It’s nice to calculate some super clever answer, but that’s never going to be much use as a rule of thumb that you can just work out in your head. It still going to be inaccurate due to the many variables ignored by both methods, such as the different weight of the wheel relative to the foot / the moving parts of the body / the rider, the differing accelerations of various body parts and how that relates to the acceleration of the foot, ie. what percentage of the body weight you’re accelerating is just going round in circles etc.

Joe

Re: how much faster?

“joemarshall” <joemarshall@NoEmail.Message.Poster.at.Unicyclist.com> writes:

> It is a rule of thumb, no-one’s suggesting it’s anything more than that.

> However, lots of experienced riders of short cranks / big wheels seem to

> think it’s a pretty good one.

As a rule of thumb it is great. Changing crank length proportionally

with wheel size makes sense since it yields equal force on thewheel

when making control corrections.

What doesn’t make sense is pretending that pedal velocity is a primary

factor in determining riding speed. It is not. The term “constant

footspeed hypothesis” is misleading. Come up with a different name

and I’ll stop complaining.

Ken

Re: Re: how much faster?

Have you run any sample calculations for constant foot acceleration compared to constant foot speed? I’m too lazy to run the numbers right now and it has also been a long time since I’ve done any dynamics so I’m all rusty with the equations.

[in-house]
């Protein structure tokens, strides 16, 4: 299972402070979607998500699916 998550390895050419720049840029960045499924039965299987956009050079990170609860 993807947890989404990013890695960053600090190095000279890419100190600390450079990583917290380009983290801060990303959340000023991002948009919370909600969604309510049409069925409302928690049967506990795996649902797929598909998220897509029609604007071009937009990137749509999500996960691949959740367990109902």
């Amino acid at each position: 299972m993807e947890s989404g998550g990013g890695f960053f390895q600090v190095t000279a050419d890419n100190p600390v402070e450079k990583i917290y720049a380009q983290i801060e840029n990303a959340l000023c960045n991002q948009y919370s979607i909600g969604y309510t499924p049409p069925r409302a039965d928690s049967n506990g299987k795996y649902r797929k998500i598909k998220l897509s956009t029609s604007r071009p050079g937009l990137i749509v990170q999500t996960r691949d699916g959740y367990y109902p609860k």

I can see how acceleration is a better measurement than speed since your feet are moving in a fast circle. Anything moving around in a circle is accelerating even if it is moving at a constant speed.

Re: how much faster?

Let’s make it interesting, then. A 20" tire dropped from a tall building is much faster than a 24" tire that is on the floor. They are the same speed when they are duct-taped together. Putting a person on a unicycle with one of these tires attached in a conventional manner adds complications which make it not as fun or interesting.

A 20" tire fired from a canon is much faster than a 24" tire thrown from a mule. A 24" tire being carried by a camel, however, is faster than a 20" tire at the bottom of a still pond.

…with a 1000cc engine. Anything smaller than that is just too slow!

Thanks GILD. These are great posts.

Lots of fun to read.

Re: how much faster?

“john_childs” <john_childs@NoEmail.Message.Poster.at.Unicyclist.com> writes:

> Have you run any sample calculations for constant foot acceleration

> compared to constant foot speed? I’m too lazy to run the numbers right

> now and it has also been a long time since I’ve done any dynamics so I’m

> all rusty with the equations.

Yes, but before I go on, I’m not claiming this is very useful. The

problem being that as cranks get really short, you lose mechanical

advantage for controlling the unicycle and watse energy trying to

maintain stability.

That said, the equations are pretty simple. The magnitude of

acceleration, a, needed to keep your foot spinning on the pedal is

a = l*v^2/r^2

where l is crank length,

v is the unicycle’s speed, and

r is the wheel’s radius

Keeping forward speed and pedal speed constant yields the equation

l1 / r1^2 = l2 / r2^2

In words, crank length grows with the square of wheel size.

Concretely, taking a coker with 175mm cranks as the largest likely

combination and scaling down yields the following table of

iso-accelerated unicycles:

36" with 175mm cranks

29" with 113mm

26" with 91mm

24" with 78mm

20" with 54mm

To compare a different combination, you can multiply all the crank

lengths by the constant of your choice.

Ken

To be meaningful, I think you’d have to take into account leg mass, which is different for the different sections of the leg. Shorter cranks use much more movement of the lower, less massy sections of the leg than longer cranks.

And mules are even massier! So the mire gets deeper…